Snakebites added to list of Neglected Tropical Diseases

World Health Organization has added snakebites to its list of Neglected Tropical Diseases (NTD).

The addition which came into effect yesterday was welcomed by Médecins Sans Frontières/Doctors without Borders (MSF).

Snakebites are estimated to kill over 100,000 people every year more than any other disease on the list of tropical diseases and hardly are there any resources to prevent and treat it, with very limited access to life-saving anti-venom therapy.

“This is an opportunity to finally get serious about tackling snakebite,” said Julien Potet, Policy Advisor on Neglected Tropical Diseases for MSF’s Access Campaign.

The supply of anti-venom treatments continues to be a problem in the most affected countries. In some cases, products that have been found ineffective are still being marketed. In others, effective anti-venoms such as Sanofi’s Fav-Afrique considered by experts to be a very effective product against many African snake species are not manufactured anymore (Sanofi decided to abandon production of Fav-Afrique in 2014 and the last batches have now expired).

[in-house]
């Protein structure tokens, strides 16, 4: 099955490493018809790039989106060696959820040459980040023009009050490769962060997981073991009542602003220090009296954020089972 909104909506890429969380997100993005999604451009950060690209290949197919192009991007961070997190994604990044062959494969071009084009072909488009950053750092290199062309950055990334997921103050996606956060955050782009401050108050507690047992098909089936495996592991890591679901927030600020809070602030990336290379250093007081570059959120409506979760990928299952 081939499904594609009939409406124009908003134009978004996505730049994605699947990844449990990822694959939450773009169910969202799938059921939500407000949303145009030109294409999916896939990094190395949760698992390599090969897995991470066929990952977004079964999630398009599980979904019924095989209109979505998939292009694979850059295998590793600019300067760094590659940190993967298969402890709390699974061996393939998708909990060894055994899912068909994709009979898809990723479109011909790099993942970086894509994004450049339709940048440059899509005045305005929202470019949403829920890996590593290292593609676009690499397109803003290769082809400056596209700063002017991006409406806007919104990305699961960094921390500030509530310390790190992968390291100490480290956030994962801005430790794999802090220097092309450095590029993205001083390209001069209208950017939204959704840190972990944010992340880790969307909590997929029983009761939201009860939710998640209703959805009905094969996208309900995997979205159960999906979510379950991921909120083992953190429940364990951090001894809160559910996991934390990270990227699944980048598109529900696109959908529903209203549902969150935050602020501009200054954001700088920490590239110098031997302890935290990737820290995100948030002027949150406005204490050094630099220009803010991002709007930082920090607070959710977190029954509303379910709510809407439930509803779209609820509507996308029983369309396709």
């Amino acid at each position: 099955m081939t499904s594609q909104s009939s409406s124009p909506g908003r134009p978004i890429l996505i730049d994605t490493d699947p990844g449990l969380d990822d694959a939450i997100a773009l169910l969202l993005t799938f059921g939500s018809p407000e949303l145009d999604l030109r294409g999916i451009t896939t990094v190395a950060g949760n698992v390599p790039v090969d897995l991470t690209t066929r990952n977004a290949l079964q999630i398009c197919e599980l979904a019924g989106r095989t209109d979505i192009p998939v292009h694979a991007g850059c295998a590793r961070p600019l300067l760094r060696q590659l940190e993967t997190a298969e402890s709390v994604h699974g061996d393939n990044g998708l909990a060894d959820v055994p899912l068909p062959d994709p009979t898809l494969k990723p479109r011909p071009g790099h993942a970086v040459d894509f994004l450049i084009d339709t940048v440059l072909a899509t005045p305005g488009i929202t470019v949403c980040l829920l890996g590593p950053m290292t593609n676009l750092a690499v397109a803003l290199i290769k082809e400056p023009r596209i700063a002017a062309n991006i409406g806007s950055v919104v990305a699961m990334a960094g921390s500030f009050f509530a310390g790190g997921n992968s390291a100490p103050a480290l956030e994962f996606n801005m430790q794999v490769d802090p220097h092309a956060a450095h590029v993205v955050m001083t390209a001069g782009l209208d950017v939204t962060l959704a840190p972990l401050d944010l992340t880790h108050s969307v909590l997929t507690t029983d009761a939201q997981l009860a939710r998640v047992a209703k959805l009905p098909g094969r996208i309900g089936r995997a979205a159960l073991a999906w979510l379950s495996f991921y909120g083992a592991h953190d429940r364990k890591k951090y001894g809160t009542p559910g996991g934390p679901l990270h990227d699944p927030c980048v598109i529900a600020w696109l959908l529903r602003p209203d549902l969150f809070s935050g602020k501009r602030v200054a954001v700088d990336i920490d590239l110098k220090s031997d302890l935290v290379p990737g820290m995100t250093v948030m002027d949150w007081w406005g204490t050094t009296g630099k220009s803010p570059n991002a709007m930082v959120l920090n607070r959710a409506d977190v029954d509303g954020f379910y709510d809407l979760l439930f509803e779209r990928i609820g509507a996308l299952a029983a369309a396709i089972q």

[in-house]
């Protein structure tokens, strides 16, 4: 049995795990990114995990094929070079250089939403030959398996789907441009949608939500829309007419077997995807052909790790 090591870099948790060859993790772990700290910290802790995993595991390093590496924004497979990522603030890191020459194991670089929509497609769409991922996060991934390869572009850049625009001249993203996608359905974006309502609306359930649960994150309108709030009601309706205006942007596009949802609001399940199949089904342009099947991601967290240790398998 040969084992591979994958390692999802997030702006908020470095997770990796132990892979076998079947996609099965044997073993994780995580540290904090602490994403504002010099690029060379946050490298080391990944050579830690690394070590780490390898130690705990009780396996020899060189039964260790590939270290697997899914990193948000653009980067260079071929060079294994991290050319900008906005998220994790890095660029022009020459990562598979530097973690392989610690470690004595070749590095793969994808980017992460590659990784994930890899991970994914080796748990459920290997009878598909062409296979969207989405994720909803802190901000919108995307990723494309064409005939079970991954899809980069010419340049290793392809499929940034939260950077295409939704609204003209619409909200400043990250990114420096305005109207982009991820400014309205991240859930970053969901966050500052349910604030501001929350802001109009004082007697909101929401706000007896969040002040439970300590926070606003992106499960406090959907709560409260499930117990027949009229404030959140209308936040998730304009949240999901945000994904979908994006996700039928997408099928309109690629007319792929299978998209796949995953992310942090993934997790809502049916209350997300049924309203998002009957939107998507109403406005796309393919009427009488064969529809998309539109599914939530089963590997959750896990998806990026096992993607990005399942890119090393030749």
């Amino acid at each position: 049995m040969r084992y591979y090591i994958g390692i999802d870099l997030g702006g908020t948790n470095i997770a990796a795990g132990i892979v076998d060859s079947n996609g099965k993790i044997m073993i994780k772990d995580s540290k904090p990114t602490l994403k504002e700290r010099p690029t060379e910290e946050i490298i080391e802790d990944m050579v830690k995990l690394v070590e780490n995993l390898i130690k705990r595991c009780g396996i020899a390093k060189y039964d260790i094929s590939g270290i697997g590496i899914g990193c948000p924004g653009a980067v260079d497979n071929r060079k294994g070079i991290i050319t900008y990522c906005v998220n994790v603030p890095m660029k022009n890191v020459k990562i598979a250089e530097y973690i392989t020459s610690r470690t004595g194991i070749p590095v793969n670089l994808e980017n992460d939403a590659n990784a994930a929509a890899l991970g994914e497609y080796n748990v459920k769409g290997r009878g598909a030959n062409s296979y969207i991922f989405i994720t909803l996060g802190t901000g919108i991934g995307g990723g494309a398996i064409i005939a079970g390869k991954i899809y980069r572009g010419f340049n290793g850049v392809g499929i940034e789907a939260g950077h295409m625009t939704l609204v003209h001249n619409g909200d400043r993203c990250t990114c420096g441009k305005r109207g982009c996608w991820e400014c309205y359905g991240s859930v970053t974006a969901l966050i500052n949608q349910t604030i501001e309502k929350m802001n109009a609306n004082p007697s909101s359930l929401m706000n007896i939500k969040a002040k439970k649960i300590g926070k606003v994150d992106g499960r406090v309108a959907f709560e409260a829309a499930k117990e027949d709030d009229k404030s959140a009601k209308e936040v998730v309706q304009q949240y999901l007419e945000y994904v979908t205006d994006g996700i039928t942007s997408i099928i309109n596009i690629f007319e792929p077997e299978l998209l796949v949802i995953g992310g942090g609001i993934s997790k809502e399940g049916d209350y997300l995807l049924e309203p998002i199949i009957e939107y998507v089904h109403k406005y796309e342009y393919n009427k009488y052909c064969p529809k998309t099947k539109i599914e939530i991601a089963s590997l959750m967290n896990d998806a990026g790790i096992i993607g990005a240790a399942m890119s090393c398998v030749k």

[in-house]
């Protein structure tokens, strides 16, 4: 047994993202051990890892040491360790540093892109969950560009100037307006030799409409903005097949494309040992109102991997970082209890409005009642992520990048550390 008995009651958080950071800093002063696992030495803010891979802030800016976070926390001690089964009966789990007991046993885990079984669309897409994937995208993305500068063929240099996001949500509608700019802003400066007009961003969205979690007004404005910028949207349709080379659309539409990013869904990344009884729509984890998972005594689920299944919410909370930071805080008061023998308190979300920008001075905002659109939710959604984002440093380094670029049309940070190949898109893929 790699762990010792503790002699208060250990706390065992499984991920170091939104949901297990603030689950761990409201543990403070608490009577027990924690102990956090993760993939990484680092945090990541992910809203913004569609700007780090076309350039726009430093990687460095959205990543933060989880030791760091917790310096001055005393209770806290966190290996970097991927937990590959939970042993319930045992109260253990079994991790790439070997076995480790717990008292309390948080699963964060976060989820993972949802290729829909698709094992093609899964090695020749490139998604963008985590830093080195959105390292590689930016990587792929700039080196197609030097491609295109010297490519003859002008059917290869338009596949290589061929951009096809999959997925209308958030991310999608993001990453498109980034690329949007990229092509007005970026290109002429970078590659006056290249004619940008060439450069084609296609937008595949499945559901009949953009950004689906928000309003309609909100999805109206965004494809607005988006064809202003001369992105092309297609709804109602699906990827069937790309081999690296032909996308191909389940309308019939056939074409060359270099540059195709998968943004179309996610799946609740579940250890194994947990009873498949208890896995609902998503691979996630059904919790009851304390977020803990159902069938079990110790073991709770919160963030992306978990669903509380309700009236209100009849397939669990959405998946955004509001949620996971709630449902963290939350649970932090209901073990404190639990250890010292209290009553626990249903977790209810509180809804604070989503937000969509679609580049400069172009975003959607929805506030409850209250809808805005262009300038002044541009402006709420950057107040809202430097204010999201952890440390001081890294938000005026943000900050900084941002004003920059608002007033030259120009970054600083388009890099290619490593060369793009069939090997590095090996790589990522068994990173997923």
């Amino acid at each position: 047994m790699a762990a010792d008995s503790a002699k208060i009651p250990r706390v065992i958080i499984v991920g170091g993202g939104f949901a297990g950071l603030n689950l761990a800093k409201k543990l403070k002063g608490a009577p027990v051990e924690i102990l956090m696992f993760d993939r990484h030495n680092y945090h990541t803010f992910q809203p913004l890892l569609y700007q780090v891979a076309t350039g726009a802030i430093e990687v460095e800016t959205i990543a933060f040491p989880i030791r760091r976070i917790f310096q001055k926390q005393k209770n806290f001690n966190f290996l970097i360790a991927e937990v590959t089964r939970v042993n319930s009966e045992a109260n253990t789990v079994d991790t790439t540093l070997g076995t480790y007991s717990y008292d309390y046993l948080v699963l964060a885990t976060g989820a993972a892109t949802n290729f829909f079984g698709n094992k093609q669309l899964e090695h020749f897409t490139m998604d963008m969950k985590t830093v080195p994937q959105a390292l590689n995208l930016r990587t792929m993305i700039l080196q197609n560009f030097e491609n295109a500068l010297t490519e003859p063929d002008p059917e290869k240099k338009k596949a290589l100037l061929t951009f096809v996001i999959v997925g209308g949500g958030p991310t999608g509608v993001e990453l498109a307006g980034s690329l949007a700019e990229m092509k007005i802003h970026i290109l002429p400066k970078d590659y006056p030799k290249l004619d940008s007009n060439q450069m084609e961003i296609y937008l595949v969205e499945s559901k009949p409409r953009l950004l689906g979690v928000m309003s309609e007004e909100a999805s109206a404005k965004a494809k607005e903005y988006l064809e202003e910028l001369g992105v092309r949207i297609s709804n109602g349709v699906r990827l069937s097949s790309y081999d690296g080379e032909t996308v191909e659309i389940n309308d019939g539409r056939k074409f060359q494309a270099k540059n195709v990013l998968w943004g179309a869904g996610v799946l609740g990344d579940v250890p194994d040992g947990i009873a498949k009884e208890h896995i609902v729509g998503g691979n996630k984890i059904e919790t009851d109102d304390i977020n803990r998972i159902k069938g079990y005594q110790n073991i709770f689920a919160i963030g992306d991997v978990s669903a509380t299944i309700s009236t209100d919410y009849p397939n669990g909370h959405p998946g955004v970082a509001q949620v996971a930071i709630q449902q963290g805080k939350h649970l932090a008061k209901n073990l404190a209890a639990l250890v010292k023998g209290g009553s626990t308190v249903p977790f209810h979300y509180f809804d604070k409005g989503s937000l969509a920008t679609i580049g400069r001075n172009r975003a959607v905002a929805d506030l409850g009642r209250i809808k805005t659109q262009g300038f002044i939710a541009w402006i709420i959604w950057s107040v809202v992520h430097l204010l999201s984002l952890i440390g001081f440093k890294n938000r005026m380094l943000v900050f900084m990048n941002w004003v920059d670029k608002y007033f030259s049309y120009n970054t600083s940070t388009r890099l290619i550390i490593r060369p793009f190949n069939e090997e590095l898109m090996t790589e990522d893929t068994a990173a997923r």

WHO has started evaluating the different existing products in order to help countries select quality anti-venoms that work against bites by local snake species and are safe to administer.

MSF treats more than 2,000 snakebite victims per year around the world in its projects in Central African Republic, Ethiopia, South Sudan, and the Middle East.

The organization provides the treatment free of charge in its facilities, the price of a treatment when paid out of one’s pocket can often exceed US$100, making it practically inaccessible in low-resource rural settings where most people are at risk.

In addition to the problems surrounding anti-venom supply, tackling snakebite is riddled with additional challenges, including lack of adequate diagnostic tests for improved snake species identification and the absence of systematic training and clinical guidance for medical staff, and poor understanding of the actual number and distribution of cases.

“We now hope that donors and governments will take concrete steps to reinforce training and guidance of medical staff on snakebite envenoming, better identify of the hot spots with many unmet needs, cover of some treatment costs, strengthening capacity of WHO to evaluate anti-venom quality, and support for the development of new better tools,” said Potet.


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